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Old 05-02-2013, 01:34 PM   #1
serenaliao
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Default How to build reference genome for targeted region(from a BED file) for alignment?

I am working with Sureselect methylseq data. Previously we used the whole reference genome for Bismark alignment with mapping efficiency 50%~60%.
Considering most of reads should be around targeted regions in this kit, it should be better to just map to targeted regions in the provided BED file.

Any idea how to build the reference genome base on a BED file with targeted regions? Thanks!
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Old 05-02-2013, 02:02 PM   #2
aggp11
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You could use bedtools' FastaFromBed utility by providing it your BED file and the whole genome reference FASTA file.
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Old 05-02-2013, 04:23 PM   #3
lh3
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Usually, it is recommended to map reads to the whole genome. These kits still have false positives, which will lead to mapping artifacts.
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Old 06-06-2013, 12:49 AM   #4
kenietz
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I suppose it depends on the project. In some cases its better to construct a special version of the genome containing only the targeted regions.

In my case of amplicon seq, 50% of the reads are mapped all over the genome.

Well at least i will try to create a special version of the genome and then remap and compare the results.
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Old 08-07-2015, 12:38 PM   #5
sxh
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Hi everyone,

I am interested in finding somatic mutations from whole genome sequencing of tumors. I am primarily interested in reads that land in known regulatory regions of the genome. As aligning the reads to the whole genome is taking 2-3 days, I thought that aligning to just the regions of interest would cut down this processing time by a lot.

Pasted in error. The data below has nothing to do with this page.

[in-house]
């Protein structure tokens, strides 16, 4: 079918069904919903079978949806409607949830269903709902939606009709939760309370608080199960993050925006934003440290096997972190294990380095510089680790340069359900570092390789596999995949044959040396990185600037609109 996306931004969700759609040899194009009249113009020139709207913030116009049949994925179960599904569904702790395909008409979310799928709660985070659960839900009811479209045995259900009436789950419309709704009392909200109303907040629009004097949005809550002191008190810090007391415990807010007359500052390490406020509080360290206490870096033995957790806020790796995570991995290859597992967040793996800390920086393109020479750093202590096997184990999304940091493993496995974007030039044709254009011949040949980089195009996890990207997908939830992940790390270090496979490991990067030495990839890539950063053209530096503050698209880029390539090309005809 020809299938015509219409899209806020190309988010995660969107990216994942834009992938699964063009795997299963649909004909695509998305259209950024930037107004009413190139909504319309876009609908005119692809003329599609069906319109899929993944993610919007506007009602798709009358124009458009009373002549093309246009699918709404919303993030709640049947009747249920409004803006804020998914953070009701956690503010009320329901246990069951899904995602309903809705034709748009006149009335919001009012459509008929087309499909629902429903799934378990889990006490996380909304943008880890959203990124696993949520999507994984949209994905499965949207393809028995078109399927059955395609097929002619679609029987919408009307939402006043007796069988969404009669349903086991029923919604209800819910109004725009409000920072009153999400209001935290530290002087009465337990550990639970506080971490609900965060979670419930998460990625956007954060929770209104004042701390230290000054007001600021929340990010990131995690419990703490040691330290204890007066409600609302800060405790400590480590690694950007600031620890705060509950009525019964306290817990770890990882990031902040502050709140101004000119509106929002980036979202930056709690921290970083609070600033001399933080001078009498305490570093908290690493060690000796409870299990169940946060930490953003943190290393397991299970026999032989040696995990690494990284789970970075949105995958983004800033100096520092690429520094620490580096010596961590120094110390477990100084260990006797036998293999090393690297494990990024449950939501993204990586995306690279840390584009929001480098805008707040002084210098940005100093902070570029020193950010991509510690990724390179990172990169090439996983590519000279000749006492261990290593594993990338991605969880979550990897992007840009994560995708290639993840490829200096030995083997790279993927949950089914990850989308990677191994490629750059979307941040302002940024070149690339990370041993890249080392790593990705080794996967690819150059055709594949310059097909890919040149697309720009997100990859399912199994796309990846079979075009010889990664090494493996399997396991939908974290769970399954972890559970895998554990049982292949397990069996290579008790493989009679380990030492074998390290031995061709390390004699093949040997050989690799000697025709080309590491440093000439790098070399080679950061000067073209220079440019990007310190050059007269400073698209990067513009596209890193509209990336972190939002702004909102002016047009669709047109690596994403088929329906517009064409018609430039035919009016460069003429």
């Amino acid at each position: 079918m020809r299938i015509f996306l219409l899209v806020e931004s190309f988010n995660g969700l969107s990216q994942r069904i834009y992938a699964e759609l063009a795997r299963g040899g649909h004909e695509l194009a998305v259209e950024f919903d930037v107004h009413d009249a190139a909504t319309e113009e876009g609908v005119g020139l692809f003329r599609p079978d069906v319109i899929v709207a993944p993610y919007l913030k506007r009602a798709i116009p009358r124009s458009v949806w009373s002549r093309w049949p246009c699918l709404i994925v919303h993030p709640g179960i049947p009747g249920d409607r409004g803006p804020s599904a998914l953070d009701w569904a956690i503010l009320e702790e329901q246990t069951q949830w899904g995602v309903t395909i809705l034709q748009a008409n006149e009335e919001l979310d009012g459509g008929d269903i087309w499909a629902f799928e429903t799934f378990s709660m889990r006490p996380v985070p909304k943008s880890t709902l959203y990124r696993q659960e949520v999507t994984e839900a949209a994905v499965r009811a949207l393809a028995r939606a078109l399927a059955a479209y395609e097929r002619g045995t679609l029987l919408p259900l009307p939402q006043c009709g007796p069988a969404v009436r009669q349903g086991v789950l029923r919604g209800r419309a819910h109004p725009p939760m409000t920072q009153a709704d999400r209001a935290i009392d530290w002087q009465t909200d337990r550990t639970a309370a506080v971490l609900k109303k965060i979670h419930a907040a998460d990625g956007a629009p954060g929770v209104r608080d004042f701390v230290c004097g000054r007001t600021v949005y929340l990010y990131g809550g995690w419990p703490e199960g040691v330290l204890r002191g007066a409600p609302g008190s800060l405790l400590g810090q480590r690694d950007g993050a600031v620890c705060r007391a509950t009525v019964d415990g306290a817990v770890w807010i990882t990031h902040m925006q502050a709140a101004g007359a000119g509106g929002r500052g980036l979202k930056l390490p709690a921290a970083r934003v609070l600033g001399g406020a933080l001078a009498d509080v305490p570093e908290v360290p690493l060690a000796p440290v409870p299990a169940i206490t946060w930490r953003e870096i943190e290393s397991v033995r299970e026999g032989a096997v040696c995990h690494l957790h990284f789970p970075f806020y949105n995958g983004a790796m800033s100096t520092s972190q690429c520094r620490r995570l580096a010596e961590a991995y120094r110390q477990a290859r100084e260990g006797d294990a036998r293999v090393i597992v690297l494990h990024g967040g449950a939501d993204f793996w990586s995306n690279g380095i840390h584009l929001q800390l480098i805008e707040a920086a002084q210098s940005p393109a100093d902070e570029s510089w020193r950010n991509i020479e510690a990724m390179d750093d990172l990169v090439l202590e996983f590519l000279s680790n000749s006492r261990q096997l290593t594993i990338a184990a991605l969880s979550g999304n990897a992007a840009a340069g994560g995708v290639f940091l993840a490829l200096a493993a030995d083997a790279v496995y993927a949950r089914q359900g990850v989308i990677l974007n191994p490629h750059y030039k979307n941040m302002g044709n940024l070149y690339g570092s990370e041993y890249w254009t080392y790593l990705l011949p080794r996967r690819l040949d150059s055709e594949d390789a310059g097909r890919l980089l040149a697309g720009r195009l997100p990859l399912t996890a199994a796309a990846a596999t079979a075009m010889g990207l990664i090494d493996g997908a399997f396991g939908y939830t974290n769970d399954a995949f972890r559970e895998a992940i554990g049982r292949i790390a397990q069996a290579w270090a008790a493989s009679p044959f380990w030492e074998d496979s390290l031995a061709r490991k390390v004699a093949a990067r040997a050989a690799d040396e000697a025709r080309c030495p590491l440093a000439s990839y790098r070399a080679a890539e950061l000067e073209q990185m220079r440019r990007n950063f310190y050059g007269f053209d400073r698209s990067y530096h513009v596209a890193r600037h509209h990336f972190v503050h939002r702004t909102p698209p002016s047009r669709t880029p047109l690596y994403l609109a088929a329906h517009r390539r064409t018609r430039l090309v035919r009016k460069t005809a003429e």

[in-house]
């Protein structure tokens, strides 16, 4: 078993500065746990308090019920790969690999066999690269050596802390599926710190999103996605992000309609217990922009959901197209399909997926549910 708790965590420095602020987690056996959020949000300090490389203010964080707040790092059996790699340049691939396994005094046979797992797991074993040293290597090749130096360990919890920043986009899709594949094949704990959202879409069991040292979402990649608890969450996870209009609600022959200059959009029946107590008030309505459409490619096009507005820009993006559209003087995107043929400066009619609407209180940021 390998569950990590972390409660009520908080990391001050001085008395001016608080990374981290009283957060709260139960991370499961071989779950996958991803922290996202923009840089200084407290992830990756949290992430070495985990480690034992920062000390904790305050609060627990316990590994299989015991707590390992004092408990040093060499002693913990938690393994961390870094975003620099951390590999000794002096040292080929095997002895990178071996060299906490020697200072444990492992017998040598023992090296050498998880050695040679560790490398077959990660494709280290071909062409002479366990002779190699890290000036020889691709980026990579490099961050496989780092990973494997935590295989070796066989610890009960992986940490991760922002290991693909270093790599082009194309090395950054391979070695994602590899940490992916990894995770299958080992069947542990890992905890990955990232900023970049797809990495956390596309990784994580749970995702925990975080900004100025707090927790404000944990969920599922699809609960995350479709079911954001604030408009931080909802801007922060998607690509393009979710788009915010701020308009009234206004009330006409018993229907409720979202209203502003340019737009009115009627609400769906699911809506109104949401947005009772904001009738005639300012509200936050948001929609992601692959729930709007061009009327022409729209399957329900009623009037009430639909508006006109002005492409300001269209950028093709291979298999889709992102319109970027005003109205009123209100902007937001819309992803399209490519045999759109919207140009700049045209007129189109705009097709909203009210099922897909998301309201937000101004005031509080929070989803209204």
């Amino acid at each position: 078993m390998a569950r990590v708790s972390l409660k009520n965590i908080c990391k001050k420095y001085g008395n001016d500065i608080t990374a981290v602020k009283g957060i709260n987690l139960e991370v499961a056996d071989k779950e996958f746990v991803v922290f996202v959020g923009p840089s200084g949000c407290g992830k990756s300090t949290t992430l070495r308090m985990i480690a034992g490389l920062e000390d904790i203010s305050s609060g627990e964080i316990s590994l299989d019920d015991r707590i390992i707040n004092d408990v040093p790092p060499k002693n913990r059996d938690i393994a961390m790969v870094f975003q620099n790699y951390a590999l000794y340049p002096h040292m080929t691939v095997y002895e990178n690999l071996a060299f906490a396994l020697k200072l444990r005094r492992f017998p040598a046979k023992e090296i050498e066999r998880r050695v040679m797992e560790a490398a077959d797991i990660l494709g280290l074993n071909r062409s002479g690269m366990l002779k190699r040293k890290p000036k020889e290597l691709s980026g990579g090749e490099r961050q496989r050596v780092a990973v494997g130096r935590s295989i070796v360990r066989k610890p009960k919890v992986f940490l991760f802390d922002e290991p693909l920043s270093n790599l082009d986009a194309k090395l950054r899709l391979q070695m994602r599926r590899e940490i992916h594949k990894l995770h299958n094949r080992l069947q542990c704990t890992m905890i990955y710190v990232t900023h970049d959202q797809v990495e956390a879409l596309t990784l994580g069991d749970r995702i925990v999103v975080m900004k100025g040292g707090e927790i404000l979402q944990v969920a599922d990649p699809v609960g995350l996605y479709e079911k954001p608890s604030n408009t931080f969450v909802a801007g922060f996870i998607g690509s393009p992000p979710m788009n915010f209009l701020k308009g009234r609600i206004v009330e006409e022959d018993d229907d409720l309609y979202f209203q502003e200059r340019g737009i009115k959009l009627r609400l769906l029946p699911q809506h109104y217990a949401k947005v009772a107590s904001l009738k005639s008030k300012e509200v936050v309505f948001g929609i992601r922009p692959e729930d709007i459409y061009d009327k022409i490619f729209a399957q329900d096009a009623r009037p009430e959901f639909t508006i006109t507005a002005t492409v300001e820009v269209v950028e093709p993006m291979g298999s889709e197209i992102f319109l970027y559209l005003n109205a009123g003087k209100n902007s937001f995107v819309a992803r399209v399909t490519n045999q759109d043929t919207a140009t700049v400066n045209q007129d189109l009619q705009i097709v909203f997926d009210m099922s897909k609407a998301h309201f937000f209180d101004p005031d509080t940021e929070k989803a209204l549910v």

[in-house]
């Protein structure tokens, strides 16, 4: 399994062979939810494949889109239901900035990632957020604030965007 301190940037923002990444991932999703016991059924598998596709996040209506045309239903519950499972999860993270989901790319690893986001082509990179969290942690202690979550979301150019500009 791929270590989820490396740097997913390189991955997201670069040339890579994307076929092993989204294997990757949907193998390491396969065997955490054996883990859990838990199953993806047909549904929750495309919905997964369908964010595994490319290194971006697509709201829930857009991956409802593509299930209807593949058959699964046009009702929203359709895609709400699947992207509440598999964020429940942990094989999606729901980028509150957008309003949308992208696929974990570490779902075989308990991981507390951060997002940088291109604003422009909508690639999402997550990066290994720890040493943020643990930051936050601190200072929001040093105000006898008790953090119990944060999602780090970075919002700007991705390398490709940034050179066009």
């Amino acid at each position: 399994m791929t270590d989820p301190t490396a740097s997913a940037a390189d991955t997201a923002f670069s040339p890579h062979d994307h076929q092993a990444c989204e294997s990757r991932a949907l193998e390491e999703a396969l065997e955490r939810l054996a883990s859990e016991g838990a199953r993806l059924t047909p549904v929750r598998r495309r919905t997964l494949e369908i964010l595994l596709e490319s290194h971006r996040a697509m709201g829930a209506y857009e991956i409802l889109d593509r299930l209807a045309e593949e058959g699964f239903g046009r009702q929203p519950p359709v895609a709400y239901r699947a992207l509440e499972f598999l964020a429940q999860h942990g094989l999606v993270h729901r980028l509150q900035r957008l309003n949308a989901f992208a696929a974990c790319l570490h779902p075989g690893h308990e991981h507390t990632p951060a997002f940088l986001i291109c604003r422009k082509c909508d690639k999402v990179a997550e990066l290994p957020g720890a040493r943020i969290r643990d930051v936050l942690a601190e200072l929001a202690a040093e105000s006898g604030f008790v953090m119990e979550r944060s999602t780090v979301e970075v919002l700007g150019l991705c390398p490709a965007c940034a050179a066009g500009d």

However, I'm also concerned about false positive alignments like @lh3 mentioned, that may result if the actual alignment is outside of my custom reference genome, or if the actual alignment is to repeat regions that appear unique in my custom reference genome. I was wondering if anyone has tried this strategy before and if so, what parameters I should consider changing in the aligner to cut down risk of false positives?

Thank you in advance for your time!
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Old 08-07-2015, 01:08 PM   #6
Brian Bushnell
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His advice still holds. Particularly when you are looking at things where you expect a large difference from the reference (tumors, bisulfite, etc) it's bad practice to map only to the part you're interested in. There is no way to avoid the false positives that incurs, so your results will be untrustworthy.

If alignment is too slow, you can use a faster aligner, or tweak the settings of the existing aligner, or use a computer with more cores, or split up the data and map on multiple computers. How are you doing the alignment?
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Old 08-07-2015, 01:44 PM   #7
sxh
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Thank you Brian for the fast reply. I will look more closely at the parameters for different aligners to see how to speed things up. So far I have tried BWA and Bowtie2, with default parameters. I have also tried dividing the original .bam into 24 parts and doing the alignment on separate cores, but it is still taking more than 2 days.
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